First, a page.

one dollar, - ' .
Prom National Headouartera ths
announcement comes that there will
be no more drives for war funds Tor
the Red Cross as It ia estimated that
for carrying on the peace time pro
gram of the organization the mem
bership Oaes will suffice.
1 costs tho Red Cross but two
appropriated to operate the adminUi
Btratlve bureaus in, the United States,
which took part In the management
of the greatest relief program ; the
world has ever known. For eaBch
dollar contributed by the American
people for war, relief . work, more
than one dollar and one cent Is ex-'
ponded for that purpose, the extra
cent being -provided by Interest on
the funds. ... -y, ,- . . - - v , -
During the year which ended, June
llOthi ; the i Red Cross apropriated
187,712,S48 to carry on its work'
abroad and at home. . Of this amount
J59,788,872 went for relief work in
foreign., countries; 17,688,856 for
worfc the-Unitie4';States; 4,46,
77'for relief work 'lh various coun
tries on work specified by contribu
tors and 28,288,&eo.was set aside
for working capital, and the balance
went for other nrtivities of the or
ganization. This wide distribution
of relief was made sossble because In .
less then 1 months., the American
people gave more than 1300,000,000..
to the Red Cross, by far the greatest
sum ever contributed by a nation for
humanitarian work. . This total re-.
pressents the proceeds of the two
Rent Cross war fund drives and one
membership drive. ' i , - - ... - -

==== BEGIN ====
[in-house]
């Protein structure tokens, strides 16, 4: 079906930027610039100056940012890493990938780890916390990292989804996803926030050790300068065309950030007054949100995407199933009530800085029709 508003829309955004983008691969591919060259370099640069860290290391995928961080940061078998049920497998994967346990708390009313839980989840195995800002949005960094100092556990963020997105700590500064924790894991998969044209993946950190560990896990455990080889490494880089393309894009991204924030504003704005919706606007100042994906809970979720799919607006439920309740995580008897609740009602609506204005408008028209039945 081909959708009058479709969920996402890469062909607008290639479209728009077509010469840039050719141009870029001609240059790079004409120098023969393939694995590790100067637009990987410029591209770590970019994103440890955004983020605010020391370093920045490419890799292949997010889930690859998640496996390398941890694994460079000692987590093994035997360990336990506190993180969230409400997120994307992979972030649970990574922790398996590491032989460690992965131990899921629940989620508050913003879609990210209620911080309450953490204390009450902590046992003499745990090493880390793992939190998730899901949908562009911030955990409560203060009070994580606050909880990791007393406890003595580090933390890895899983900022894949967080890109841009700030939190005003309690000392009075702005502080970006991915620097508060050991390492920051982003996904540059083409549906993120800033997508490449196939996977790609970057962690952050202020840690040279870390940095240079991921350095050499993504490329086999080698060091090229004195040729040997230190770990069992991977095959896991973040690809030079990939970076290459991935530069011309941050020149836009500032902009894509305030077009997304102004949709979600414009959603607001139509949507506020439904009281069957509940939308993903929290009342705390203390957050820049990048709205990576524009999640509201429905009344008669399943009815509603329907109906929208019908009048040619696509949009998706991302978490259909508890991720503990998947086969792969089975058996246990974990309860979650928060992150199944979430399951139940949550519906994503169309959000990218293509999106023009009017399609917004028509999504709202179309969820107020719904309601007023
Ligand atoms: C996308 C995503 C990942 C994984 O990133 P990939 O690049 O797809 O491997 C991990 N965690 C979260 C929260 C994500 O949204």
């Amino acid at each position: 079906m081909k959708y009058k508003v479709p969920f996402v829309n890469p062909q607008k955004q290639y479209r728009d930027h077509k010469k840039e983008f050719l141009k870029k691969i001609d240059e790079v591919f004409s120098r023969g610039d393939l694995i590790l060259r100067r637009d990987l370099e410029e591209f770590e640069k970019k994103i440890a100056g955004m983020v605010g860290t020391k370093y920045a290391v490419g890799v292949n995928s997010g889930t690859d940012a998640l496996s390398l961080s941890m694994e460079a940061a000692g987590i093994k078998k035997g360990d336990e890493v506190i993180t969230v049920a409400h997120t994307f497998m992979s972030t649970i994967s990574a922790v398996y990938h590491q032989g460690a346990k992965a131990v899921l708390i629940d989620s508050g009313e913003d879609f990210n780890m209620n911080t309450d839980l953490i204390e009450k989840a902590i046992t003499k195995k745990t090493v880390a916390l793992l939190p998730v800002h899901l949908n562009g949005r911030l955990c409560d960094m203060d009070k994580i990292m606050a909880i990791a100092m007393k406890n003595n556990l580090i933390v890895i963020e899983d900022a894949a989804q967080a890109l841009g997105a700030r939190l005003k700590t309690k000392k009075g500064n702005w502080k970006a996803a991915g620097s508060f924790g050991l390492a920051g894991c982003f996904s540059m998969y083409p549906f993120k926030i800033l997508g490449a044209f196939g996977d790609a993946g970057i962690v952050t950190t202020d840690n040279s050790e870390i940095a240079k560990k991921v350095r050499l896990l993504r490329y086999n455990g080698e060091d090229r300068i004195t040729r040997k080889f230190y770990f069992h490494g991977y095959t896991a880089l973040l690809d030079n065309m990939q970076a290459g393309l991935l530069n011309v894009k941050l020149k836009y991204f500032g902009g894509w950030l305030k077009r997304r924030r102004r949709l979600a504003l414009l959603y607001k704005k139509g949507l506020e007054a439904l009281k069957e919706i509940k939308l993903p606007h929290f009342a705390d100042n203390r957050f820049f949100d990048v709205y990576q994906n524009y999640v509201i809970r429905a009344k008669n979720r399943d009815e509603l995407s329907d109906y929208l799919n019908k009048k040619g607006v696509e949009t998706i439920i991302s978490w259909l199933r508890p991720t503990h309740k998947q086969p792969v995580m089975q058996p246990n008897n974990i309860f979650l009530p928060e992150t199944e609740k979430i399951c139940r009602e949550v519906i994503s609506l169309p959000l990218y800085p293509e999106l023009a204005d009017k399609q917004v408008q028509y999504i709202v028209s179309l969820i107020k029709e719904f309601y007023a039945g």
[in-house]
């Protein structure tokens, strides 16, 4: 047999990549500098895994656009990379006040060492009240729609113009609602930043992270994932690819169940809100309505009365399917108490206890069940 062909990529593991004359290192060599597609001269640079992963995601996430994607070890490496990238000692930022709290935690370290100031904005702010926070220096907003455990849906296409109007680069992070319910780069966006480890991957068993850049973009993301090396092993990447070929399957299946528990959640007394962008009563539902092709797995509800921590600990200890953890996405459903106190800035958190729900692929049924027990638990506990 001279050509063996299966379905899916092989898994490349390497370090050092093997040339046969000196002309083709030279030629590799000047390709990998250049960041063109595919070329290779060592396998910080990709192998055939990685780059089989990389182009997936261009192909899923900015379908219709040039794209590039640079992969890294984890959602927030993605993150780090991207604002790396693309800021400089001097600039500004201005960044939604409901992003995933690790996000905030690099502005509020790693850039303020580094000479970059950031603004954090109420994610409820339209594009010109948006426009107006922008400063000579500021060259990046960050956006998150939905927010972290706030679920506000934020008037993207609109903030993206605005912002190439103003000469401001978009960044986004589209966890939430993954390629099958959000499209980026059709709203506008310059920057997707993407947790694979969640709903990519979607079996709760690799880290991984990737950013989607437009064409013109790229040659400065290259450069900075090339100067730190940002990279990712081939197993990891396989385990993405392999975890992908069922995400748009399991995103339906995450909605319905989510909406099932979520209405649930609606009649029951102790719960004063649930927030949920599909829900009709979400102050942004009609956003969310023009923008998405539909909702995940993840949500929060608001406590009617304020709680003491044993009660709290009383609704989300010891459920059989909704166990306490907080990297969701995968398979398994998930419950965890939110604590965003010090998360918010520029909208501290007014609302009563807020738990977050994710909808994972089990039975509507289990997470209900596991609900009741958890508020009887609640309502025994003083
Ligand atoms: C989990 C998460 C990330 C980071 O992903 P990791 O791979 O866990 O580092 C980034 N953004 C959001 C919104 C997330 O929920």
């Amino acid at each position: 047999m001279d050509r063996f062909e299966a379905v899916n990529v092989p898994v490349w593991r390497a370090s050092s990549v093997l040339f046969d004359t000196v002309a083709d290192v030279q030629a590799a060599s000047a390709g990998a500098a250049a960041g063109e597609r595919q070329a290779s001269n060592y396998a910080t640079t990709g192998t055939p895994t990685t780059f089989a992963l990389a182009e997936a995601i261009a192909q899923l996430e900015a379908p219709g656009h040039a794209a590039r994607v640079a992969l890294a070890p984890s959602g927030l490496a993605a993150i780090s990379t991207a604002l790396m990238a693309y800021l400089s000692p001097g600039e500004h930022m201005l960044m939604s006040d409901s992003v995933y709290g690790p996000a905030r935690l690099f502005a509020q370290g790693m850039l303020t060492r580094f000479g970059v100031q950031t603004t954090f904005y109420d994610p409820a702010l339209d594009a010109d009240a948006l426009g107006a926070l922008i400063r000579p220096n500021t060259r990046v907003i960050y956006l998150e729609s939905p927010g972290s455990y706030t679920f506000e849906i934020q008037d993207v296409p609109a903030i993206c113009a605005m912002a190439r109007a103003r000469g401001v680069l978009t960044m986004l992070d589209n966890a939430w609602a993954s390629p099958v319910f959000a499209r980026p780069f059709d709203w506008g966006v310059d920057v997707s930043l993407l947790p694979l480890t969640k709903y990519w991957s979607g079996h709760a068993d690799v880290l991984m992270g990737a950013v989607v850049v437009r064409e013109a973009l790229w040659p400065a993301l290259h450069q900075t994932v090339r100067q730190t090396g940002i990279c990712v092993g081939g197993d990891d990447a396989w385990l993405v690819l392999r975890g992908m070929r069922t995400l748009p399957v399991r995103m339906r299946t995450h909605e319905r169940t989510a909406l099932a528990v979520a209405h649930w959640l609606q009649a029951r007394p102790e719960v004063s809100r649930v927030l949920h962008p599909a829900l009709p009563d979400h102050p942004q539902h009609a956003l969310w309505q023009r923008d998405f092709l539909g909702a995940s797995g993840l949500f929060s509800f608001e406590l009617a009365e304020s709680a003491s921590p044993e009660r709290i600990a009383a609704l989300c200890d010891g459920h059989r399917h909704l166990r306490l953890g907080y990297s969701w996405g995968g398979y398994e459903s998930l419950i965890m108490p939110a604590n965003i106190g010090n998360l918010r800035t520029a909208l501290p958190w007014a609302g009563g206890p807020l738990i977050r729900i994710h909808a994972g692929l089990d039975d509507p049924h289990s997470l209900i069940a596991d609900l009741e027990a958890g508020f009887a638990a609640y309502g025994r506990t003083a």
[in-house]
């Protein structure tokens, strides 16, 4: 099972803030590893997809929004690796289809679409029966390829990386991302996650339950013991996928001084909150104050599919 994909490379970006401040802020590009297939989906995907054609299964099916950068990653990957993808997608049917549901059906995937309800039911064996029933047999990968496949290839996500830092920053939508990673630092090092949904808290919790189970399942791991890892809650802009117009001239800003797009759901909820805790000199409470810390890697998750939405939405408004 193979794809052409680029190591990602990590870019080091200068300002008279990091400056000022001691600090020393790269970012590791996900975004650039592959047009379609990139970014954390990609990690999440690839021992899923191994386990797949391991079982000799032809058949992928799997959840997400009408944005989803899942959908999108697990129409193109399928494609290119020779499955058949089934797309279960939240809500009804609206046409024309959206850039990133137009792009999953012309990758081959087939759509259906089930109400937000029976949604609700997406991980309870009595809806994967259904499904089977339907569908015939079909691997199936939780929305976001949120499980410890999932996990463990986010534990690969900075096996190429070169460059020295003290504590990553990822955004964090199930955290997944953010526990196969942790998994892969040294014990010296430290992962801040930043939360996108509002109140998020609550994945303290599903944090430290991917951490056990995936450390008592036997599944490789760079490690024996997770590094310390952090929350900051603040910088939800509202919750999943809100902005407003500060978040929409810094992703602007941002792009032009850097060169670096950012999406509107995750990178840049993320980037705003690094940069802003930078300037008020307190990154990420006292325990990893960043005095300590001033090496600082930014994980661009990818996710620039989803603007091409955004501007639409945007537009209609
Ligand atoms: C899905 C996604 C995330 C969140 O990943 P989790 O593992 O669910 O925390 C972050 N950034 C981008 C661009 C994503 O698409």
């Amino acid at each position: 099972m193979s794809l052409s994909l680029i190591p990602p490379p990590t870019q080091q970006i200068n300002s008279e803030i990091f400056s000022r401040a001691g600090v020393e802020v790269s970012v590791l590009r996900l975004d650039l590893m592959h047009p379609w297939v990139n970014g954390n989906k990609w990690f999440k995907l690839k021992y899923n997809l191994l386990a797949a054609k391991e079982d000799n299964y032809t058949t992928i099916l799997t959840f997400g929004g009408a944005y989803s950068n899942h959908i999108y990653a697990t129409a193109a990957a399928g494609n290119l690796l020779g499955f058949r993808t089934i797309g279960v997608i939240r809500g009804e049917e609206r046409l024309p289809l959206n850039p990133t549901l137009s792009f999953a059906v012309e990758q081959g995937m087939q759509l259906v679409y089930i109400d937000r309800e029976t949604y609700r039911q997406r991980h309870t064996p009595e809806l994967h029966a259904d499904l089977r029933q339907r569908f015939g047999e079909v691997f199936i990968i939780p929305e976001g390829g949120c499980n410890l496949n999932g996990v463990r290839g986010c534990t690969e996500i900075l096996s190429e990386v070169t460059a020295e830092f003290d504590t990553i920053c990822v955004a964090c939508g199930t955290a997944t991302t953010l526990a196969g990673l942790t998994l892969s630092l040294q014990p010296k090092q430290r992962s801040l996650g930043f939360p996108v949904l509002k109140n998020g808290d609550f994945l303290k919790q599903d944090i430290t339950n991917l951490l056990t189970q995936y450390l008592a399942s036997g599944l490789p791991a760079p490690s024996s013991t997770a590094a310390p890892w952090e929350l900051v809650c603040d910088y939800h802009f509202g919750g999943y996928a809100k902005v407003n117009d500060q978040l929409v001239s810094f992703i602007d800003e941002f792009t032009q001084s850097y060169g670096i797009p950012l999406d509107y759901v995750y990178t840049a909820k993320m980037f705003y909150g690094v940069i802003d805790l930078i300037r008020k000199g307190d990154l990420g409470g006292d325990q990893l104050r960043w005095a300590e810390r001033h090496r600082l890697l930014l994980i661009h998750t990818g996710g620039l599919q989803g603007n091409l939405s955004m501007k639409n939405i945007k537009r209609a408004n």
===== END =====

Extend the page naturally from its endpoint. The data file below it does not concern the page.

Appropriations for foreign relief
were divided as follows: Prance 836,
813,686; Italy, $8,418,830; - Great
Britain, except Canada, 13,684,629;
Belgium, I,432,ST4; Russia,.: tl,-'
216,685; Roumanla, $3,714,610! Ser
bia, $1,000,682; Switzerland $807,-'
937; Armenia, Syria and Palestine.
$J,461,827; Canada, $600,000; Po
land, $200,000; Portugal, $6,000;
miscellaneous foreign relief, $1,739,
813. .. .
The accounts of thai Red Cross are
exported by government auditors. .
With the transition from war to
peace, the work of the Red Cross will
continue and the Red Cross will re
main with the American soldiers as
long as troops remain broaxli. For the
.period following the final peace pact,
the. organization has a program of
extensive scope, which will deal di
rectly with, domestic problems ot the
nation.- The rejlef afforded the fam
ilies ,' of American- fighters now
rtmotmts to, $1,009,000 a i month,
which pIvob some Idea of what the
noclety is doing.
It Is the wish of the Red Cross to
have the eo-operatlon of the Ameri
can people and it Is believed that this .
mrt best he accomplished by having
every man and woman enrolled as
u member. This will give the per
sonal tench and will make everyone'
feel that they are entitled to some
of the credit which tTfe Red Cross
Is receiving. -:'
Announcement was made at state
headquarters last night, thnt the or
ganization throughout Oregon lo com
plete to the last dotatt. State man
ager H, K. Wltham has assurances
from many county managers that
they will .produce 100 per cent. All
that Is necessary to pnt Oregon over
the top, contends Wdlbsr B, Conian.
atate chairman, Is for the workers to
meet everybody. It Is an Individual
campaign, which haSies It harder, but
more satisfying when the results are
accomplished,
yesterday was Red Cross Sunday
and the ministers of the etnte are
using the mission of the organization
.ts a text for serrton. Today some
14,000 men and women started' for
memberships, and tno question which
will ring from one end of Oregon to
the other t "Where's your button?"
The only exceptions to the rule will
he soldiers, sailors and chtldrea--aU
others are expected to enrol! !n hu
manity's cause.
. George Kruse and Guy Green were
among fhe Melrose ctizens looking
after business matters here today.